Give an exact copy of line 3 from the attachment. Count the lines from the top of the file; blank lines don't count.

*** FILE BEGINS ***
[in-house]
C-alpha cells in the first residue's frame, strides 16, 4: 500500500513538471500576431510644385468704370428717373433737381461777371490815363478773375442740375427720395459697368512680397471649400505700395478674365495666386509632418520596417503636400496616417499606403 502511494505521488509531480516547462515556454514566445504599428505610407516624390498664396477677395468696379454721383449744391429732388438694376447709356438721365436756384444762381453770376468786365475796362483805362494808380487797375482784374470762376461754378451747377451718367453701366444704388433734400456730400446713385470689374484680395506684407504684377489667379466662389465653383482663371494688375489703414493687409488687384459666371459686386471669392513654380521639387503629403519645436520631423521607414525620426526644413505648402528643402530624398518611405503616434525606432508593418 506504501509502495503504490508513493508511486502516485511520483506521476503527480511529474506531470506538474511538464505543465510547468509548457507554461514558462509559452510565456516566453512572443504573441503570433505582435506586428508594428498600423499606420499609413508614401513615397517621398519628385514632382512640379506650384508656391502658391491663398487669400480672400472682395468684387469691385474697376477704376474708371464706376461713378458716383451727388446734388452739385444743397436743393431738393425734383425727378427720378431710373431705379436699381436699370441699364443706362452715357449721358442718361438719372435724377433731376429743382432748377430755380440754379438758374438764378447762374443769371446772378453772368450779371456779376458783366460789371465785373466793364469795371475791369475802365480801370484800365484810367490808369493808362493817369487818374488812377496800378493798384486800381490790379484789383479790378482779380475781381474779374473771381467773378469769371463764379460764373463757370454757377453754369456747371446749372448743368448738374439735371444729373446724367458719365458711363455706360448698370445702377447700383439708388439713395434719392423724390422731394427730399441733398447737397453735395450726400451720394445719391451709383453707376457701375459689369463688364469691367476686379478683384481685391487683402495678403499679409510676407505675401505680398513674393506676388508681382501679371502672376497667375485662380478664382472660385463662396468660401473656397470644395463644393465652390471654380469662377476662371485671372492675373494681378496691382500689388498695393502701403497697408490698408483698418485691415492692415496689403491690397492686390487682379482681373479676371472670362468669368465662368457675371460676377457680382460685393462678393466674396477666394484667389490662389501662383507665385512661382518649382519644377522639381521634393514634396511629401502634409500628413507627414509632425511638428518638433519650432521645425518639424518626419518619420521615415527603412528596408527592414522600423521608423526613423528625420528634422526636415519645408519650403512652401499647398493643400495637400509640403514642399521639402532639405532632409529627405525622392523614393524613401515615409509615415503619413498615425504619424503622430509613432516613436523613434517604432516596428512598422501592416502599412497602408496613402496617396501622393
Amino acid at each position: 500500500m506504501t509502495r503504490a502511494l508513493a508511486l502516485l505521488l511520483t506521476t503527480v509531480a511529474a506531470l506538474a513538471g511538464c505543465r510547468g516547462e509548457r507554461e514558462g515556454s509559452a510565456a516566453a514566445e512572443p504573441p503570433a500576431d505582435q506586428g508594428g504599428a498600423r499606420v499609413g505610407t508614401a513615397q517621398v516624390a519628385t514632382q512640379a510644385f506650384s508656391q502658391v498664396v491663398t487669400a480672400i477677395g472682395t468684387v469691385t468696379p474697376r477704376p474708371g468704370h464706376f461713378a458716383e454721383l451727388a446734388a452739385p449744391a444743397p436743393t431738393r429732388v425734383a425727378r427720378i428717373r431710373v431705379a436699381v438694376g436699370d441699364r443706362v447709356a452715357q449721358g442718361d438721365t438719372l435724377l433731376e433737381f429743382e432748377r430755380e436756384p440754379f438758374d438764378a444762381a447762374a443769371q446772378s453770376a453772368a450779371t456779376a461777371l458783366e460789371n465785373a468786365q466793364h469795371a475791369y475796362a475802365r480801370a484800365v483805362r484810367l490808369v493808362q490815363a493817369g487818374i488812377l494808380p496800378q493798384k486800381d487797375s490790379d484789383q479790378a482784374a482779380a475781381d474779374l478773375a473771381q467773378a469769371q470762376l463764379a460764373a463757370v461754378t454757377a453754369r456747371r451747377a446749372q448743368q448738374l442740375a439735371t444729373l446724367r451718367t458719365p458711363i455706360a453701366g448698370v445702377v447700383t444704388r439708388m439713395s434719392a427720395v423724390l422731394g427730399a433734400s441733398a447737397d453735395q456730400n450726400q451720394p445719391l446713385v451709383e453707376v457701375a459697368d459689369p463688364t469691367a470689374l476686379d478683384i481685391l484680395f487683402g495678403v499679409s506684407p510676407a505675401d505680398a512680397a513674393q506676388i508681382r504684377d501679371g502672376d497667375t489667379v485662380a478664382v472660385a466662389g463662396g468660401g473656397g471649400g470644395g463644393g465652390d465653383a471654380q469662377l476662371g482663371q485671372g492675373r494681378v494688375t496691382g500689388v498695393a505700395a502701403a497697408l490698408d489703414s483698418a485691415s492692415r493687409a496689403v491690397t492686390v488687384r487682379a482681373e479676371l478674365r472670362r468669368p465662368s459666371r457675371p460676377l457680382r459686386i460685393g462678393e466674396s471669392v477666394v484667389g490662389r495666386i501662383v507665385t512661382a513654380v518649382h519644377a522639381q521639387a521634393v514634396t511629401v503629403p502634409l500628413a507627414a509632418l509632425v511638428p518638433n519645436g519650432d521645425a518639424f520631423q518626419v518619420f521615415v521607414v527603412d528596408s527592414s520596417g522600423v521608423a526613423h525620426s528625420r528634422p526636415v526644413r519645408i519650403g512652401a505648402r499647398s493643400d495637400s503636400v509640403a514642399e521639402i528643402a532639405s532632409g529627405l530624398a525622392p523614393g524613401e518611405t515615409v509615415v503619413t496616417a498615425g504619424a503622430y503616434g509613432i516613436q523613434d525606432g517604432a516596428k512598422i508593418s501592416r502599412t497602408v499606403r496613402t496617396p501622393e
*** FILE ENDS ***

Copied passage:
Amino acid at each position: 500500500m506504501t509502495r503504490a502511494l508513493a508511486l502516485l505521488l511520483t506521476t503527480v509531480a511529474a506531470l506538474a513538471g511538464c505543465r510547468g516547462e509548457r507554461e514558462g515556454s509559452a510565456a516566453a514566445e512572443p504573441p503570433a500576431d505582435q506586428g508594428g504599428a498600423r499606420v499609413g505610407t508614401a513615397q517621398v516624390a519628385t514632382q512640379a510644385f506650384s508656391q502658391v498664396v491663398t487669400a480672400i477677395g472682395t468684387v469691385t468696379p474697376r477704376p474708371g468704370h464706376f461713378a458716383e454721383l451727388a446734388a452739385p449744391a444743397p436743393t431738393r429732388v425734383a425727378r427720378i428717373r431710373v431705379a436699381v438694376g436699370d441699364r443706362v447709356a452715357q449721358g442718361d438721365t438719372l435724377l433731376e433737381f429743382e432748377r430755380e436756384p440754379f438758374d438764378a444762381a447762374a443769371q446772378s453770376a453772368a450779371t456779376a461777371l458783366e460789371n465785373a468786365q466793364h469795371a475791369y475796362a475802365r480801370a484800365v483805362r484810367l490808369v493808362q490815363a493817369g487818374i488812377l494808380p496800378q493798384k486800381d487797375s490790379d484789383q479790378a482784374a482779380a475781381d474779374l478773375a473771381q467773378a469769371q470762376l463764379a460764373a463757370v461754378t454757377a453754369r456747371r451747377a446749372q448743368q448738374l442740375a439735371t444729373l446724367r451718367t458719365p458711363i455706360a453701366g448698370v445702377v447700383t444704388r439708388m439713395s434719392a427720395v423724390l422731394g427730399a433734400s441733398a447737397d453735395q456730400n450726400q451720394p445719391l446713385v451709383e453707376v457701375a459697368d459689369p463688364t469691367a470689374l476686379d478683384i481685391l484680395f487683402g495678403v499679409s506684407p510676407a505675401d505680398a512680397a513674393q506676388i508681382r504684377d501679371g502672376d497667375t489667379v485662380a478664382v472660385a466662389g463662396g468660401g473656397g471649400g470644395g463644393g465652390d465653383a471654380q469662377l476662371g482663371q485671372g492675373r494681378v494688375t496691382g500689388v498695393a505700395a502701403a497697408l490698408d489703414s483698418a485691415s492692415r493687409a496689403v491690397t492686390v488687384r487682379a482681373e479676371l478674365r472670362r468669368p465662368s459666371r457675371p460676377l457680382r459686386i460685393g462678393e466674396s471669392v477666394v484667389g490662389r495666386i501662383v507665385t512661382a513654380v518649382h519644377a522639381q521639387a521634393v514634396t511629401v503629403p502634409l500628413a507627414a509632418l509632425v511638428p518638433n519645436g519650432d521645425a518639424f520631423q518626419v518619420f521615415v521607414v527603412d528596408s527592414s520596417g522600423v521608423a526613423h525620426s528625420r528634422p526636415v526644413r519645408i519650403g512652401a505648402r499647398s493643400d495637400s503636400v509640403a514642399e521639402i528643402a532639405s532632409g529627405l530624398a525622392p523614393g524613401e518611405t515615409v509615415v503619413t496616417a498615425g504619424a503622430y503616434g509613432i516613436q523613434d525606432g517604432a516596428k512598422i508593418s501592416r502599412t497602408v499606403r496613402t496617396p501622393e